Legends, Comebacks and ‘Resting’ Players

22 12 2010

There has been a fair bit of cricket and cricketing news over the past couple of days that we haven’t had time to comment on, so, in very disjointed but hopefully lucid style, we are going to round up our thoughts on these matters.

  • Where else to start but with Sachin? Much has already been written and will undoubtedly continue to be  written about this great little man but his achievement against South Africa was of such a magnitude that we feel the need to add to the cacophony of voices.

    We remember back in 1996 on the Indian tour of England one of the Indian commentators saying that Sachin would one day be the first man to get to 100 international hundreds. At the time this was such a ridiculous number (and quite frankly still is!) that we ascribed this comment to over enthusiasm. With 50 test hundreds and 46 ODI centuries this forgotten commentator has been proved right as it is surely inevitable now.

    With age forcing the decline of other leading players in the game such as Ponting and Dravid, it is not only Sachin’s amount of runs but also his longevity and fitness which should be praised as the little Indian appears to simply get better with age. We believe there is no reason why he can’t go on for another two or three years, in which time it is conceivable that he might end up with close to 120 international hundreds. Certainly we imagine there would be fairly short odds on him reaching 60 test hundreds.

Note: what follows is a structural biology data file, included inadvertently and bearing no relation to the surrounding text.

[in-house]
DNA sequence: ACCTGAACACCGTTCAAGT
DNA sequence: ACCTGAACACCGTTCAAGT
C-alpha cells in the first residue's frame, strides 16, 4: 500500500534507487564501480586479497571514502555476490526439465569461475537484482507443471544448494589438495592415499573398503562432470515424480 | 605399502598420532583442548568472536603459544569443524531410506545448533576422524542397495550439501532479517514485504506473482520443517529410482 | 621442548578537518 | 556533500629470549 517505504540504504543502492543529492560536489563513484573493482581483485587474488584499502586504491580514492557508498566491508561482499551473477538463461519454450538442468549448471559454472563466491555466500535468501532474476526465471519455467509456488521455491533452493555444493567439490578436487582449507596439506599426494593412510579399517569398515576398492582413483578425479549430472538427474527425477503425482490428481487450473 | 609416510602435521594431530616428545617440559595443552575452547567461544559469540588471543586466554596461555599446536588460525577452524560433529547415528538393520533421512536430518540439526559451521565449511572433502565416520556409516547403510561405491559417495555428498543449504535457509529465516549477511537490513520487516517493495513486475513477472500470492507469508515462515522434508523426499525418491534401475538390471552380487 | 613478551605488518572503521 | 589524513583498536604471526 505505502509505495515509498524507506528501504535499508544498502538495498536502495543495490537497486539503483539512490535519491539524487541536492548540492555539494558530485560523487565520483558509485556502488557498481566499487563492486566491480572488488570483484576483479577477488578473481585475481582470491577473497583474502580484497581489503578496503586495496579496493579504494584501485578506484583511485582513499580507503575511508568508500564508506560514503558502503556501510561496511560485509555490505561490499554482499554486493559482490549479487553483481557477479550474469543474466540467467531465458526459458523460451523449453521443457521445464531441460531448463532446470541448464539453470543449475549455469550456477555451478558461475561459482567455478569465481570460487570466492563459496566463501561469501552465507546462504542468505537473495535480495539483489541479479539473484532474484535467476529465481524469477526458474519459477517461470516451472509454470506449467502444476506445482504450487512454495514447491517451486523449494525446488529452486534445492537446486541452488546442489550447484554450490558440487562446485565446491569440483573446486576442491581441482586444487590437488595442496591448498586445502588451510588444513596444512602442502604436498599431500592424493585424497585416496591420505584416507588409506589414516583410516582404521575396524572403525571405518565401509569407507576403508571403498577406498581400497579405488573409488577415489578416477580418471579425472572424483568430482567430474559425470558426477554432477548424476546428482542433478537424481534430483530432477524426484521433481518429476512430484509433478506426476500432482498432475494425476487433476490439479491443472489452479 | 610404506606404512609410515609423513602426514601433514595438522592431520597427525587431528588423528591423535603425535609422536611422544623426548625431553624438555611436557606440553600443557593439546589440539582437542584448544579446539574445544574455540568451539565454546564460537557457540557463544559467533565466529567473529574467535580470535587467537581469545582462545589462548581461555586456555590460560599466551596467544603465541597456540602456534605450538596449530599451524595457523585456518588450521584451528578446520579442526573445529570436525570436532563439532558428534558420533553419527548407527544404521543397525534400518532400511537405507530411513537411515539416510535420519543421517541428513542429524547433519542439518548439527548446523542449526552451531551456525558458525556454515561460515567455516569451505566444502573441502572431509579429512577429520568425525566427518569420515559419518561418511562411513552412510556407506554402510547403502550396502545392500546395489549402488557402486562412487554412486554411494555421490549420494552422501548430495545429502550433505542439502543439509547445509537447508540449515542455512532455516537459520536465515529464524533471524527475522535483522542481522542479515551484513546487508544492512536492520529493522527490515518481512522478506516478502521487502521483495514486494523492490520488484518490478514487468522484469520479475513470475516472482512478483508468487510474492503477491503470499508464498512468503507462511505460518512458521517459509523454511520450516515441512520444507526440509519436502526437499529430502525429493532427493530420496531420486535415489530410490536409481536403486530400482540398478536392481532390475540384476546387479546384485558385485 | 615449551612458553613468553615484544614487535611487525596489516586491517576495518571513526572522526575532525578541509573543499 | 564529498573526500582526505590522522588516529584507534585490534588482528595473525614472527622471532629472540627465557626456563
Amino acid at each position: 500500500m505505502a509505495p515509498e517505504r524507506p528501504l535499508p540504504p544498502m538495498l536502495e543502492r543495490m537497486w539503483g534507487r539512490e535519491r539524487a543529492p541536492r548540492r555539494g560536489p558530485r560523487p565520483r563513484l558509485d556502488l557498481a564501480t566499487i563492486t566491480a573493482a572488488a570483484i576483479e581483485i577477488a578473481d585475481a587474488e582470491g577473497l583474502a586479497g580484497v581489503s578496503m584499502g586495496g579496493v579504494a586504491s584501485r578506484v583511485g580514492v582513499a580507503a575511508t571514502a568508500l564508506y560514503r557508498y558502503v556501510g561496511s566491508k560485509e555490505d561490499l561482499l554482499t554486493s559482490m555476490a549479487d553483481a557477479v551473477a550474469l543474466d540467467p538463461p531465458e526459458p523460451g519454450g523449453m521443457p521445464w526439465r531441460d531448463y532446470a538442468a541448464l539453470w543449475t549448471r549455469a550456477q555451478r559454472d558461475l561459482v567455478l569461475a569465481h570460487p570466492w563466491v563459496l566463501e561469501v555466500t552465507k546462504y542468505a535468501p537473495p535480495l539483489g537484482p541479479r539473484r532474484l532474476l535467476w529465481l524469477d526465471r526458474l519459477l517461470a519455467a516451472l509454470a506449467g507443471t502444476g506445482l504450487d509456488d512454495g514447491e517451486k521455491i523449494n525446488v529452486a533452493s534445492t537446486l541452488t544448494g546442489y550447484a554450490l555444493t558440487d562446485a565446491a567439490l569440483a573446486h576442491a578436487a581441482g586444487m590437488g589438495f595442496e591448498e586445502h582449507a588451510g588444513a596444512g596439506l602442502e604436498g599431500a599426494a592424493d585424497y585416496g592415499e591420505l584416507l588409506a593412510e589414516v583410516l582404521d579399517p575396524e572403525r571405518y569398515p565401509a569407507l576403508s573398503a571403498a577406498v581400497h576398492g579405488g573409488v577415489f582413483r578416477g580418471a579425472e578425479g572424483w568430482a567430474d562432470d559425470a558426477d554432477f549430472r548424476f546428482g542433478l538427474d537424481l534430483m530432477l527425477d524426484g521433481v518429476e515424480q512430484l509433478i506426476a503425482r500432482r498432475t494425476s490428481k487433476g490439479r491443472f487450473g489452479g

• From one all time great to another. Jacques Kallis scored 201 not out in South Africa’s one sided game against the Indians over the weekend. Remarkably it was his 38th test match century, yet only his  first double which is an oddity in itself.